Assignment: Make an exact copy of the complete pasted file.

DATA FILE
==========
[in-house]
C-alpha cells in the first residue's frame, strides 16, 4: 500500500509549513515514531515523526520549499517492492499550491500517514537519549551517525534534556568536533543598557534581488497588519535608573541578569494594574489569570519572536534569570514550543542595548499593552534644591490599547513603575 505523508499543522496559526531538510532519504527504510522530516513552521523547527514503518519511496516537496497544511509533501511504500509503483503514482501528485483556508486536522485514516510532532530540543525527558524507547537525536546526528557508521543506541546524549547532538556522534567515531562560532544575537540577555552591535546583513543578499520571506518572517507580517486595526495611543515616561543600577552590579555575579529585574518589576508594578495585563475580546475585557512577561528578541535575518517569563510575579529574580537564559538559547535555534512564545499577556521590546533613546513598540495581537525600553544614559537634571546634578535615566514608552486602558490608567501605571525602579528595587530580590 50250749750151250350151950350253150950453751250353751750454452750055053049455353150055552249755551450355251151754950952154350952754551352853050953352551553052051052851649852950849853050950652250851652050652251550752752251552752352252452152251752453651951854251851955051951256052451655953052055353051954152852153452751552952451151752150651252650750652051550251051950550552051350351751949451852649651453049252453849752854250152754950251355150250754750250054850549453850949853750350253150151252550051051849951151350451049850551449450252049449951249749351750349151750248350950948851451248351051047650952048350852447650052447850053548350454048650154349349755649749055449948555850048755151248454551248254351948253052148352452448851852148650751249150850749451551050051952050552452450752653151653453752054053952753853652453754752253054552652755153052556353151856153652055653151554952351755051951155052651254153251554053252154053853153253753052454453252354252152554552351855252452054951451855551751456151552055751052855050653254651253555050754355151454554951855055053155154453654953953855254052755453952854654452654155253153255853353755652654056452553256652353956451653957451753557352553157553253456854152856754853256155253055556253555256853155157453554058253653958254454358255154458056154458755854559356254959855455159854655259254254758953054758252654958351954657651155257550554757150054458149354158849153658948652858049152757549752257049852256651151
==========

[in-house]
C-alpha cells in the first residue's frame, strides 16, 4: 500500500509549513515514531515523526520549499517492492499550491500517514537519549551517525534534556568536533543598557534581488497588519535608573541578569494594574489569570519572536534569570514550543542595548499593552534644591490599547513603575 505523508499543522496559526531538510532519504527504510522530516513552521523547527514503518519511496516537496497544511509533501511504500509503483503514482501528485483556508486536522485514516510532532530540543525527558524507547537525536546526528557508521543506541546524549547532538556522534567515531562560532544575537540577555552591535546583513543578499520571506518572517507580517486595526495611543515616561543600577552590579555575579529585574518589576508594578495585563475580546475585557512577561528578541535575518517569563510575579529574580537564559538559547535555534512564545499577556521590546533613546513598540495581537525600553544614559537634571546634578535615566514608552486602558490608567501605571525602579528595587530580590 50250749750151250350151950350253150950453751250353751750454452750055053049455353150055552249755551450355251151754950952154350952754551352853050953352551553052051052851649852950849853050950652250851652050652251550752752251552752352252452152251752453651951854251851955051951256052451655953052055353051954152852153452751552952451151752150651252650750652051550251051950550552051350351751949451852649651453049252453849752854250152754950251355150250754750250054850549453850949853750350253150151252550051051849951151350451049850551449450252049449951249749351750349151750248350950948851451248351051047650952048350852447650052447850053548350454048650154349349755649749055449948555850048755151248454551248254351948253052148352452448851852148650751249150850749451551050051952050552452450752653151653453752054053952753853652453754752253054552652755153052556353151856153652055653151554952351755051951155052651254153251554053252154053853153253753052454453252354252152554552351855252452054951451855551751456151552055751052855050653254651253555050754355151454554951855055053155154453654953953855254052755453952854654452654155253153255853353755652654056452553256652353956451653957451753557352553157553253456854152856754853256155253055556253555256853155157453554058253653958254454358255154458056154458755854559356254959855455159854655259254254758953054758252654958351954657651155257550554757150054458149354158849153658948652858049152757549752257049852256651151